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Reviews

07 Nov 2019

Die Zauberflöte brings mixed delights at the Royal Opera House

When did anyone leave a performance of Mozart’s Singspiel without some serious head scratching?

Mozart: Die Zauberflöte, Royal Opera House, Covent Garden

A review by David Truslove

Above: Vito Priante (Papageno) and Elsa Dreisig (Pamina)

Photo credit: ROH/Tristram Kenton

 

This seventh revival of David McVicar’s Die Zauberflöte, first shown in 2003 and now rebooted by Bárbara Lluch, is no less gloomy or plausible in its narrative. Thankfully, its exploration of Enlightenment values, and its narratives of morality and power, are all given a light dusting and freemasonry is all but erased in this dark and occasionally enchanting production.

The glowing orbs carried through the stalls at the start of the Overture signal where we’re heading, not necessarily plot-wise but more by suggestion in terms of emotional trajectory. Ancient superstitions are abandoned for reason and a partnership of equals emerges after several testing ordeals for Tamino and Pamina whose joyful union is ultimately celebrated. Sounds cosy, but notions of power and equality propounded by Mozart’s librettist Emanuel Schikaneder are merely ideals, and in that sense, we’ve not come very far since Viennese audiences first heard this musical fairy-tale in 1791.

Benjamin Hulett (Tamino).jpgBenjamon Hulett (Tamino). Photo credit: ROH/Tristram Kenton.

The work’s underlining solemnity is balanced by gentle humour, generated not so much by the accoutrements of popular theatre presented here - a wriggling serpent, the rubber chicken or the air-borne bicycle - but by the characters themselves, principally the comic exchanges between Vito Priante’s engaging Papageno and Elsa Dreisig’s spirited Pamina. Their partnership is more convincing than any other on stage and enjoys a special camaraderie nowhere more obviously than in the companionable duet ‘Bei Männern, welche Liebe’ - sung with effortless musicality and glorious tone and connected by a real chemistry - a bond that, had he been a tenor, Priante and Dreisig would have made a believable married couple-to-be. Benjamin Hulett’s ringing Tamino is fervently and cleanly delivered: a strong wholesome and safe-as-houses tenor arrives in ‘Wie stark ist’, but the unvarying nobility of stance and textbook movements never quite draw the eye. Tamino’s betrothal to Pamina is a plot convenience, but here manages to look more manufactured than usual simply because the rapport is missing and it’s not just Mozart’s fault.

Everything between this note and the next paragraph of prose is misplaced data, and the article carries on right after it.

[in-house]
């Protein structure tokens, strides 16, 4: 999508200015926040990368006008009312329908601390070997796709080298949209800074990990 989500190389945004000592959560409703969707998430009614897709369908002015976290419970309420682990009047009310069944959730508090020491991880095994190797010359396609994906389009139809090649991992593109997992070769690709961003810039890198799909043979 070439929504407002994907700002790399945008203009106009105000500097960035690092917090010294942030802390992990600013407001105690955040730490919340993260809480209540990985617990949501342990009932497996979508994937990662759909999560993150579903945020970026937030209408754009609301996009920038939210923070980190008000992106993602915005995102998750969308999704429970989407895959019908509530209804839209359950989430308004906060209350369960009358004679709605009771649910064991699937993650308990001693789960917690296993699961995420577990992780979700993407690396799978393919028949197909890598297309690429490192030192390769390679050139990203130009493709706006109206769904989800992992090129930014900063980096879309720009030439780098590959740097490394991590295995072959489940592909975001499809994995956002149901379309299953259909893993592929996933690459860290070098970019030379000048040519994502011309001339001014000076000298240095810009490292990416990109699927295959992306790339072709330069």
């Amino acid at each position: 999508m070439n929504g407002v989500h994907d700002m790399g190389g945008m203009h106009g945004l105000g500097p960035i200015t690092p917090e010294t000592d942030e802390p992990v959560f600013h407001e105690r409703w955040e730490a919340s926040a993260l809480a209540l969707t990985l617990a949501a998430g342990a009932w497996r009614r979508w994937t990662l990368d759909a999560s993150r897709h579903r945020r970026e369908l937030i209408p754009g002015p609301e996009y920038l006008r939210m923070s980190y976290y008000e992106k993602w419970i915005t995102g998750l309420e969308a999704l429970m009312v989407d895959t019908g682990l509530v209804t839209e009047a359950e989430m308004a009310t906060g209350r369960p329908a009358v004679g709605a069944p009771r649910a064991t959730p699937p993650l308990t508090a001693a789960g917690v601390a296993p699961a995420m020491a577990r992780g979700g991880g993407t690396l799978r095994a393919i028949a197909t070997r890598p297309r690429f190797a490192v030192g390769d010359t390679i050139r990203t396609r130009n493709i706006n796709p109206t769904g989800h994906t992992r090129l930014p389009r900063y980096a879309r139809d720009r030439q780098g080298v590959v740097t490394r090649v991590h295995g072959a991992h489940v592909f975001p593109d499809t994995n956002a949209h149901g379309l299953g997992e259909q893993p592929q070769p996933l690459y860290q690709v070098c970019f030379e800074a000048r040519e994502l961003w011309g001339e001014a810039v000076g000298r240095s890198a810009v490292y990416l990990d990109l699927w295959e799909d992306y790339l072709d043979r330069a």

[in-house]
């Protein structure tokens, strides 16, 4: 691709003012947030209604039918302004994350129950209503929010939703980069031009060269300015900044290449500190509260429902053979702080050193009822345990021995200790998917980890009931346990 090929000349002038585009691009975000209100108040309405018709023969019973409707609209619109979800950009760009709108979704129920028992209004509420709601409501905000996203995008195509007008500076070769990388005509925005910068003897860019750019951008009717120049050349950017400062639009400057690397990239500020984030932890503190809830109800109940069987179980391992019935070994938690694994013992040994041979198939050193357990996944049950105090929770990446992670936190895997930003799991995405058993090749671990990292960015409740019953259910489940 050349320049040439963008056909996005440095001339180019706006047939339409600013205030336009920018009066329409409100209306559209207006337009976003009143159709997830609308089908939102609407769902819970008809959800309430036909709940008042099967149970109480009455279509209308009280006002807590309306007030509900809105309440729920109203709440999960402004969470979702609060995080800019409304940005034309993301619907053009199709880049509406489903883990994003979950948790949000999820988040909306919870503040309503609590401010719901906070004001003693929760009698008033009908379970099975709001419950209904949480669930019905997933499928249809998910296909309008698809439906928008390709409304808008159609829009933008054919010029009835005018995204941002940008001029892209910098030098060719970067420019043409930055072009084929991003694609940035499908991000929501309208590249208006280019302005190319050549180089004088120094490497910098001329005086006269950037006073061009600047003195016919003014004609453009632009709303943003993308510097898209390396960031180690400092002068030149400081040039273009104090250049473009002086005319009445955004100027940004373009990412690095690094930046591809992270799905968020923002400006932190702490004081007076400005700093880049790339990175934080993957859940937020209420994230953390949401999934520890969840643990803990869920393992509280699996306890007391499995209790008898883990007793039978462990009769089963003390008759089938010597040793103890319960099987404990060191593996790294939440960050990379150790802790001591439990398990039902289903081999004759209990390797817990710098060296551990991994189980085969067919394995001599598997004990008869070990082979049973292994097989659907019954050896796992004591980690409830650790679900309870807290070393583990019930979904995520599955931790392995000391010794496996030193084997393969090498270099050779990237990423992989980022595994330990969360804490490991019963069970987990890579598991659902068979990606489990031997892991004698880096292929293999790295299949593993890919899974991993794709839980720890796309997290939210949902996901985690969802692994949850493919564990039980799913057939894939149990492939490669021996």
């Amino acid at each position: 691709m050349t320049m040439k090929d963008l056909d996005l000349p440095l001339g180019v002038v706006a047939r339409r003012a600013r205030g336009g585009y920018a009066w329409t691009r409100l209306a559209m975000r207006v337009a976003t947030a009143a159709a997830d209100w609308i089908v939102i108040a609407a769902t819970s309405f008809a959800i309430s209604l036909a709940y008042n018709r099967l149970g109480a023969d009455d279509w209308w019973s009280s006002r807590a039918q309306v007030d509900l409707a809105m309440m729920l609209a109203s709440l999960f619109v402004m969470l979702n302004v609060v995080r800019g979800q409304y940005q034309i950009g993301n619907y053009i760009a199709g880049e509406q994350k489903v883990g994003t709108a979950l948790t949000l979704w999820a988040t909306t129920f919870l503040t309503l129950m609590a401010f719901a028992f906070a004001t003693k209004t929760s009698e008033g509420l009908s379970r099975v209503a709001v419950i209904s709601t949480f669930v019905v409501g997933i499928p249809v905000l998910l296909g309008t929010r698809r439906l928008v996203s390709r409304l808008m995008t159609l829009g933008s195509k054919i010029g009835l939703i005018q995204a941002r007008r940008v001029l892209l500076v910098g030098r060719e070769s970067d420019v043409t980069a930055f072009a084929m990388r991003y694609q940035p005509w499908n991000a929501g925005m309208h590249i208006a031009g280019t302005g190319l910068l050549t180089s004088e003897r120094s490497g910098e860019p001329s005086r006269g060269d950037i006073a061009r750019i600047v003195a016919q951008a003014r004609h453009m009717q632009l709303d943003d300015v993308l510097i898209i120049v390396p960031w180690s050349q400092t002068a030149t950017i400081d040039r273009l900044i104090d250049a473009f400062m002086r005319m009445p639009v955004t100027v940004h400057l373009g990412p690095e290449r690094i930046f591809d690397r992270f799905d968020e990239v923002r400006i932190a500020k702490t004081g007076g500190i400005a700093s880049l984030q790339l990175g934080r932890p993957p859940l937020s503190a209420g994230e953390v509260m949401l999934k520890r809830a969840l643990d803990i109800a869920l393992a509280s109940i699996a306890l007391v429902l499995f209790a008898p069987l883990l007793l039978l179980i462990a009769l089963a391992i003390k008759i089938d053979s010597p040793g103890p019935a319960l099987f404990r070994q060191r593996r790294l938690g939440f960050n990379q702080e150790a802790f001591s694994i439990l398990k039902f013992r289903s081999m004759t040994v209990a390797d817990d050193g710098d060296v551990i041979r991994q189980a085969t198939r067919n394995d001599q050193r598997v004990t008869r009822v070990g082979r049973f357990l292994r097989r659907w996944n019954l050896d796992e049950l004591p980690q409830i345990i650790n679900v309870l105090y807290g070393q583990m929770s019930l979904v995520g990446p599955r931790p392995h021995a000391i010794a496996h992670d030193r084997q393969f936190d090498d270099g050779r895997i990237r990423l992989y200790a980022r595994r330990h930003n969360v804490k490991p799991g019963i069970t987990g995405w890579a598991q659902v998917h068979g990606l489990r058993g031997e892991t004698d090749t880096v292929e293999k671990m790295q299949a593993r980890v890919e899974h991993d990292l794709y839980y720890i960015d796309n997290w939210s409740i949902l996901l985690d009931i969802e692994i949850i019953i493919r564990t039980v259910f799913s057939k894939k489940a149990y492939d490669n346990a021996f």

The composer conceived the work for a theatre in a Viennese suburb for a popular audience used to family entertainment. That he elevated this Singspiel to more lofty dimensions isn’t an issue here, more the absence of any sense of wide-eyed wonder in a shadowy production that stems as much from the drab colours (even the wild animals look anaemic) as the unimaginative direction, and where singers at times are almost overwhelmed by the sheer enormity of the surrounding marble columns. These crowd the stage to oppressive effect and merely highlight the post-war pallor of the costumes. Spectacle is there, of course, such as the giant moon and sun, but it needs more than a lick of paint to liven up proceedings within these, often empty, cavernous spaces. 18th-century frock coats, pretty dresses and a shabby suit for a mallard-wearing Papageno don’t quite remind us that this opera shares elements with pantomime.